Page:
Investigation Reveals Fair Credit Reporting Act Unfair to Consumers

A four-part investigation by the Columbus Dispatch found that credit reporting agencies enjoy loopholes and omissions in the Fair Credit Reporting Act that hold them blameless for mistakes that can make or break consumers' abilities to apply for loans, rent apartments and even receive medical care.

The Fair Credit Reporting Act

The Fair Credit Reporting Act was enacted in 1971 as a way to protect consumers, but has faced criticism over the years for providing more protections to credit reporting agencies than to the public, which cannot opt out of credit reporting practices.

The legislation does not require agencies to produce error-free reports, nor does it penalize them for inaccurate reporting. It does require agencies to investigate errors but it does not regulate how agencies conduct their investigations. These provisions create an environment where consumers' only option to correct their credit reports is to sue the agencies.

Investigation Finds Many Mistakes, Few Corrections

The investigation looked at data from the nation's three largest credit reporting agencies: Equifax, Experian and TransUnion. It analyzed 30,000 complaints to the Federal Trade Commission (FTC) between 2009 and 2011 and complaints made to 24 state Attorneys General between 2009 and 2010.

The investigation found a slew of mistakes in personal and financial information that may affect between one percent and 25 percent of all consumers. Of all complaints:

  • Five percent of complaints to the FTC and 40 percent to the Attorneys General were for wrong personal information, including name, date of birth, address and Social Security number.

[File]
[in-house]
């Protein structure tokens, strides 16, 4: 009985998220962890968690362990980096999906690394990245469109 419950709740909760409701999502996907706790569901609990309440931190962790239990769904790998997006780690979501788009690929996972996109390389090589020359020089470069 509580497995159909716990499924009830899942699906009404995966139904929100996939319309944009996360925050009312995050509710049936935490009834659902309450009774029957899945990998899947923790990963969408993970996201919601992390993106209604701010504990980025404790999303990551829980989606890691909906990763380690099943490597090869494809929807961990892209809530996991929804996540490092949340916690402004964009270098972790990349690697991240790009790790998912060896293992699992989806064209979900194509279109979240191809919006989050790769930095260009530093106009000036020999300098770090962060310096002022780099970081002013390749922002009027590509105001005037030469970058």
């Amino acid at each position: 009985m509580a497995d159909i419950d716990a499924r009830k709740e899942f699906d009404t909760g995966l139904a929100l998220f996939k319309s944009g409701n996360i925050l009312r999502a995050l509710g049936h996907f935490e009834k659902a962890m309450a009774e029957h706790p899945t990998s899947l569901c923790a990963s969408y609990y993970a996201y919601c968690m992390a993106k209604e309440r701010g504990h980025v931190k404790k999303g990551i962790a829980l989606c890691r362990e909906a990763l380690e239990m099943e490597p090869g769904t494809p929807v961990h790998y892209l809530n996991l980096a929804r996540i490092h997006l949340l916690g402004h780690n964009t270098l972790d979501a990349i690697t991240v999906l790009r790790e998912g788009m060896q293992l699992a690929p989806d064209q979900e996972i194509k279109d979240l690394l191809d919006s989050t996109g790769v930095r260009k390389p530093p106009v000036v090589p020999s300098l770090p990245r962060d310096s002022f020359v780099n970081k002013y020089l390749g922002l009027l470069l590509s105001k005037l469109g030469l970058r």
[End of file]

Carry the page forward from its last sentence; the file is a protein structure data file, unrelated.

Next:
• 25 percent of complaints to the FTC and over half to the Attorneys General were for mistakes in financial account, credit card, mortgage and car loan information. Mistakes included listing paid-off car loans as repossessions and paid-off credit card debt as delinquent.
  • Five percent of FTC complaints were for wrongly attributed accounts. For example, some people had debts on their records that were not theirs.
  • 200 people complained to the FTC that they were listed as deceased on their credit reports, denying them access to credit.

Several people interviewed during the investigation relayed how it was nearly impossible to get even simple personal information errors fixed since agencies rarely answered phone calls or acknowledged receipt of letters. Incorrect debt information was even more difficult to remove and often required a report to state Attorneys General and the filing of a lawsuit.

These mistakes hurt the American consumers and current law gives them little or no recourse to correct the mistakes. Incorrect information credit reports can prevent eligible borrowers from obtaining car loans, mortgages and student loans and may even bar people from renting an apartment, opening a checking account or even receiving medical care.

In January, the Obama administration created a new regulating agency, known as the Consumer Financial Protection Bureau, to oversee the credit-reporting agencies. It is expected to release a plan for regulation this month.

Individuals should diligently check their credit reports for errors in personal and financial information and contact their Attorney General's office if they find a mistake. Since the most effective way to get errors fixed is to sue the agency, contact an experienced bankruptcy attorney who can help you build your case against the credit reporting agency.